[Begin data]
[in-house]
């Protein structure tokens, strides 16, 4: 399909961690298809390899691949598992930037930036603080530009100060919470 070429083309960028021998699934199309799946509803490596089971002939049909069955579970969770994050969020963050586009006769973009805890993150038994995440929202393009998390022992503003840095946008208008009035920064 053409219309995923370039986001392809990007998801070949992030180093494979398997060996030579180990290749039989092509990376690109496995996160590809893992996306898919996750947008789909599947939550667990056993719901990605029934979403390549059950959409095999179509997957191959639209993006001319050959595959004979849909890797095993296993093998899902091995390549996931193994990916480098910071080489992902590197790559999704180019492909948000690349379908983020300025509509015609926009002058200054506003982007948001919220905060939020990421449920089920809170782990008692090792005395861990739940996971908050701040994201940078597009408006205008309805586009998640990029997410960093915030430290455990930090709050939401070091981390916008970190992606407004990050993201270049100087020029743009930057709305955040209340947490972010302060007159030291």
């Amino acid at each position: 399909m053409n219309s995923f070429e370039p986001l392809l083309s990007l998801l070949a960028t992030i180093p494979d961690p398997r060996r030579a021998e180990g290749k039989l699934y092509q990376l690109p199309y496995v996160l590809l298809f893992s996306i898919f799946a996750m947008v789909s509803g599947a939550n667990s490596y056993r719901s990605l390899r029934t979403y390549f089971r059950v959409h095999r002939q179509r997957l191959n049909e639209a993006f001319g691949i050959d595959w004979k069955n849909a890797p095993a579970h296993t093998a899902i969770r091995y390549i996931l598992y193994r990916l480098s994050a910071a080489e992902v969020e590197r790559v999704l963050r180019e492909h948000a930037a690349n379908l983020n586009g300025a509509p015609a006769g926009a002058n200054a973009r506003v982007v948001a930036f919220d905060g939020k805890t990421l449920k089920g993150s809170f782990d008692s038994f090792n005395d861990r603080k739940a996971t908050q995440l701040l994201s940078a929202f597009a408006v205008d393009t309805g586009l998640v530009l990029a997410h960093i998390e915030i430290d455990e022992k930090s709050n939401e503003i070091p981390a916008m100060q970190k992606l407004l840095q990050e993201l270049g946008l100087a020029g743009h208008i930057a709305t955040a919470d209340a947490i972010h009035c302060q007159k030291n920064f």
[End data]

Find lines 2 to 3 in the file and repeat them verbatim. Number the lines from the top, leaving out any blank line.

């Protein structure tokens, strides 16, 4: 399909961690298809390899691949598992930037930036603080530009100060919470 070429083309960028021998699934199309799946509803490596089971002939049909069955579970969770994050969020963050586009006769973009805890993150038994995440929202393009998390022992503003840095946008208008009035920064 053409219309995923370039986001392809990007998801070949992030180093494979398997060996030579180990290749039989092509990376690109496995996160590809893992996306898919996750947008789909599947939550667990056993719901990605029934979403390549059950959409095999179509997957191959639209993006001319050959595959004979849909890797095993296993093998899902091995390549996931193994990916480098910071080489992902590197790559999704180019492909948000690349379908983020300025509509015609926009002058200054506003982007948001919220905060939020990421449920089920809170782990008692090792005395861990739940996971908050701040994201940078597009408006205008309805586009998640990029997410960093915030430290455990930090709050939401070091981390916008970190992606407004990050993201270049100087020029743009930057709305955040209340947490972010302060007159030291």
């Amino acid at each position: 399909m053409n219309s995923f070429e370039p986001l392809l083309s990007l998801l070949a960028t992030i180093p494979d961690p398997r060996r030579a021998e180990g290749k039989l699934y092509q990376l690109p199309y496995v996160l590809l298809f893992s996306i898919f799946a996750m947008v789909s509803g599947a939550n667990s490596y056993r719901s990605l390899r029934t979403y390549f089971r059950v959409h095999r002939q179509r997957l191959n049909e639209a993006f001319g691949i050959d595959w004979k069955n849909a890797p095993a579970h296993t093998a899902i969770r091995y390549i996931l598992y193994r990916l480098s994050a910071a080489e992902v969020e590197r790559v999704l963050r180019e492909h948000a930037a690349n379908l983020n586009g300025a509509p015609a006769g926009a002058n200054a973009r506003v982007v948001a930036f919220d905060g939020k805890t990421l449920k089920g993150s809170f782990d008692s038994f090792n005395d861990r603080k739940a996971t908050q995440l701040l994201s940078a929202f597009a408006v205008d393009t309805g586009l998640v530009l990029a997410h960093i998390e915030i430290d455990e022992k930090s709050n939401e503003i070091p981390a916008m100060q970190k992606l407004l840095q990050e993201l270049g946008l100087a020029g743009h208008i930057a709305t955040a919470d209340a947490i972010h009035c302060q007159k030291n920064f």